Jellyfish are taking over the world’s oceans, according to marine biologist Lisa-ann Gershwin, who describes their explosive growth in her new book “
Stung! On Jellyfish Blooms and the Future of the Oceans.”
That’s because jellyfish are remarkably resilient — they are efficient breeders, “voracious feeders,” and require very little oxygen to survive, reports Tim Flannery in The New York Review of Books.
It’s no wonder these floating creatures have been around for more than 500 million years. Jellyfish are freaks of nature — they can thrive in ocean conditions that kill most other fish and sea animals.
Plastic bags and oil platforms aren’t a problem — jellyfish think these unnatural surfaces make great breeding grounds. Oxygen-depleted areas of the ocean, known as “dead zones,” also don’t seem to be a hazard to jellyfish.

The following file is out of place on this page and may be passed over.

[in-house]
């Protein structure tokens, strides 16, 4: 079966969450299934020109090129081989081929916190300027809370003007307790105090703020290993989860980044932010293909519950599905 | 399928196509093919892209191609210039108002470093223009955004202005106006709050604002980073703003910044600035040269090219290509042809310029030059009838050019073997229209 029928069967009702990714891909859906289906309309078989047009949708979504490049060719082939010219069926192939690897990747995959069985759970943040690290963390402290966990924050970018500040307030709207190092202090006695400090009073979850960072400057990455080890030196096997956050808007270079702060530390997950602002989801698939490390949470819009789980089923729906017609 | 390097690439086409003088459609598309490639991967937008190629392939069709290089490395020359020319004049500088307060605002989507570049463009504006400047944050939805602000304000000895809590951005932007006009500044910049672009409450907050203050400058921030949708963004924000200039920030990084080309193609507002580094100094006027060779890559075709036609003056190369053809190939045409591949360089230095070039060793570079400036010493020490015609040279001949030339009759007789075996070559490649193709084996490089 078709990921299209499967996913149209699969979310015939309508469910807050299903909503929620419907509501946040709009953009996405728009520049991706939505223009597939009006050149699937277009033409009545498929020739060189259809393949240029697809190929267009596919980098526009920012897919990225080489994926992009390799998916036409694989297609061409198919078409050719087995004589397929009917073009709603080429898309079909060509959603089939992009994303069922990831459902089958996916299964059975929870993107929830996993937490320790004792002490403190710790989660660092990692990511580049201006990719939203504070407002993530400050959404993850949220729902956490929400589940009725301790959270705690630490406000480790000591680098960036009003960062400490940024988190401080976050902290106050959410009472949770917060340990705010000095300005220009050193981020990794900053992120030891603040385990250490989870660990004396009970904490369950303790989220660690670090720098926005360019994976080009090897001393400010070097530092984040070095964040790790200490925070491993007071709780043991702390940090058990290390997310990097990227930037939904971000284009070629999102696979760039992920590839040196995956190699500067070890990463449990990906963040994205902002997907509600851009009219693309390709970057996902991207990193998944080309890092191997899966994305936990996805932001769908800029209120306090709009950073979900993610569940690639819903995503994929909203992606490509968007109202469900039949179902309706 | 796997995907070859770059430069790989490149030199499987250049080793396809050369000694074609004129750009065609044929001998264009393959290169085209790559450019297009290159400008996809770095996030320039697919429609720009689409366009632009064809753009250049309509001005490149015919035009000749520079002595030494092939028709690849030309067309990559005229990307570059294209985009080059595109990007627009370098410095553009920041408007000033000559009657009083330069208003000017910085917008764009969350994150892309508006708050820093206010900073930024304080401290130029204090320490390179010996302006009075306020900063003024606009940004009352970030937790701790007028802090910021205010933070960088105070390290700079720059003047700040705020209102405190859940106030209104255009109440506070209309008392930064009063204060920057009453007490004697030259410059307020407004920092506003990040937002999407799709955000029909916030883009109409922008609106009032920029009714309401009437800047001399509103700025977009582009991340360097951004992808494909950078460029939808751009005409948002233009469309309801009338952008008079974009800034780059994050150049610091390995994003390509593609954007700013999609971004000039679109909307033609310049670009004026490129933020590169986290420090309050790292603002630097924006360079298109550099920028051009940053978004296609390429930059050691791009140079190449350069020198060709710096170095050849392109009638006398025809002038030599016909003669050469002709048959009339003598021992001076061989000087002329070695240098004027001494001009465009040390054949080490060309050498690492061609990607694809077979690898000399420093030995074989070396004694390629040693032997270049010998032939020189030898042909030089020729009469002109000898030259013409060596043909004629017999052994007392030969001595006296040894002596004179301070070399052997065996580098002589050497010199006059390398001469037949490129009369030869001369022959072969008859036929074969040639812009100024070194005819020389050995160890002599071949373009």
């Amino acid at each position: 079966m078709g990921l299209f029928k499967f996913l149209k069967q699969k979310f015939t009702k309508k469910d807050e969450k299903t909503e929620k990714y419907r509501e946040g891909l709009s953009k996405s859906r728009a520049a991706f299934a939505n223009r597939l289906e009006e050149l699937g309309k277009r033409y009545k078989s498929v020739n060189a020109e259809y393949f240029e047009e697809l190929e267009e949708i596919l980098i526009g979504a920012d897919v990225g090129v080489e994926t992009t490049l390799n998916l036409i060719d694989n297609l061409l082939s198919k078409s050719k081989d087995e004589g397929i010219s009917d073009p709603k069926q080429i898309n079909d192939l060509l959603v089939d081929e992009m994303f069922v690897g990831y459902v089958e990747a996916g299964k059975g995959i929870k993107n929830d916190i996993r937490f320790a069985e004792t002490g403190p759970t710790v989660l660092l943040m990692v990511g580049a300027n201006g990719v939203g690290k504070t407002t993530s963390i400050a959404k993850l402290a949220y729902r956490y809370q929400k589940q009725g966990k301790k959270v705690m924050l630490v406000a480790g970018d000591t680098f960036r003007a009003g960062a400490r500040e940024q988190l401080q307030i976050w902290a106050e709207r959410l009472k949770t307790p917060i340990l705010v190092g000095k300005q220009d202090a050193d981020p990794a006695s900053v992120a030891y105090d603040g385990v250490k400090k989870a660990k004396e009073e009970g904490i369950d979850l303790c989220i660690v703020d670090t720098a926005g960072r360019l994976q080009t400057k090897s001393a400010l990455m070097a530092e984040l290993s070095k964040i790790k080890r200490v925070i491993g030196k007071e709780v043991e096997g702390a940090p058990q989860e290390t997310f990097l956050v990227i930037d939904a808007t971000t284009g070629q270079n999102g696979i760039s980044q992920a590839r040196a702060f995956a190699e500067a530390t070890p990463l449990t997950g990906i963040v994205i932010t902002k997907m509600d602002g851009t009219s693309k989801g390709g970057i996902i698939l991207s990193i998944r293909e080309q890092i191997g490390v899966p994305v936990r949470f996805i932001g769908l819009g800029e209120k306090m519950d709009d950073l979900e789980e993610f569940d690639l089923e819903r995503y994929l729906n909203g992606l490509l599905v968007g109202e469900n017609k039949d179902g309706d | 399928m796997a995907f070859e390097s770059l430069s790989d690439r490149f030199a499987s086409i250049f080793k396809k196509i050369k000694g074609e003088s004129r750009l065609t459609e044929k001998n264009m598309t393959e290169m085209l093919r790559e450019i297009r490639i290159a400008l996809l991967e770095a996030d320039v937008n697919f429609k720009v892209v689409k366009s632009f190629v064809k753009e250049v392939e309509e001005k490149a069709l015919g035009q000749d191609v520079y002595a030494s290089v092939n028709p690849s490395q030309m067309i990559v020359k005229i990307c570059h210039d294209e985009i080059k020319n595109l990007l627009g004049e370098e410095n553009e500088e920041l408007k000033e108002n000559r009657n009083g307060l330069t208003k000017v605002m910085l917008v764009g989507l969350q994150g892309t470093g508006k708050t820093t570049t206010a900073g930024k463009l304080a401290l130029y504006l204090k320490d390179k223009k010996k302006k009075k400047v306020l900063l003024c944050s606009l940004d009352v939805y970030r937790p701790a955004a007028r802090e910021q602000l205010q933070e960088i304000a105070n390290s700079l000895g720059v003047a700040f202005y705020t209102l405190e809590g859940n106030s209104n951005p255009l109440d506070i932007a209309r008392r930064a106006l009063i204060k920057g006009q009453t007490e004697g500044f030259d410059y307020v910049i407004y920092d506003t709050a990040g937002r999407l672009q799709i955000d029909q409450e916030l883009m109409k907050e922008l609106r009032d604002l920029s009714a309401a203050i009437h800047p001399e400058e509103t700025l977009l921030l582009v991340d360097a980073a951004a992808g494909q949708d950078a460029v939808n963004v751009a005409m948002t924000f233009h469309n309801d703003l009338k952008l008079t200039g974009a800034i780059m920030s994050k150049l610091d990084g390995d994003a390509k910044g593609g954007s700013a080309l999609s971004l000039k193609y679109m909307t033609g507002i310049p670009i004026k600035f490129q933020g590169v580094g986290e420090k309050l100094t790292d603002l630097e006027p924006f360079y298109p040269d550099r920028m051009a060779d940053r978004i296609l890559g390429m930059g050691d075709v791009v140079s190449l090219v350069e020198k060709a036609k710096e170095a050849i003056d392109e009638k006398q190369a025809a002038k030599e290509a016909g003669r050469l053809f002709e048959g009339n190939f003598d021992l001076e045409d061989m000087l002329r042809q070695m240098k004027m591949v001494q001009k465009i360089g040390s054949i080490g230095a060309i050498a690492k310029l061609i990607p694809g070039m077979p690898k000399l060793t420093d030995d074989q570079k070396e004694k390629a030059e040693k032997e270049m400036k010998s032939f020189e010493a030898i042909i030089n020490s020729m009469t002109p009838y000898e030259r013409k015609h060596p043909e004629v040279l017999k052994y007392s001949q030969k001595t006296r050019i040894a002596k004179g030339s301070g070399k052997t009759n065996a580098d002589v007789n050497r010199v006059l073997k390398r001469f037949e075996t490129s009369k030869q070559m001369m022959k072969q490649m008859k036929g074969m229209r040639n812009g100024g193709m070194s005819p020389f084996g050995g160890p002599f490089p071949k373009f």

In turn, a lack of natural predators has led to an upswing in jellyfish populations.
While “fish and prawn numbers plummeted,” in the wake of Hurricane Katrina and the Deepwater Horizon oil spill, the Australian spotted jellyfish, which showed up in the Gulf of Mexico in 2000, strengthened in numbers, according to Flannery.
“As survivors of an earlier, less hospitable world, they can flourish where few other species can venture,” he writes. “Their low metabolic rate, and thus low oxygen requirement, allows them to thrive in waters that would suffocate other marine creatures. Some jellyfish can even absorb oxygen into their bells, allowing them to “dive” into oxygen-less waters like a diver with scuba gear and forage there for up to two hours.”
There is still some debate as to whether jellyfish may soon dominate the seas. The perception that jellyfish are becoming more common is based on “media fascination” and a lack information about their numbers in the past, according to a study published in the journal BioScience in February 2012.
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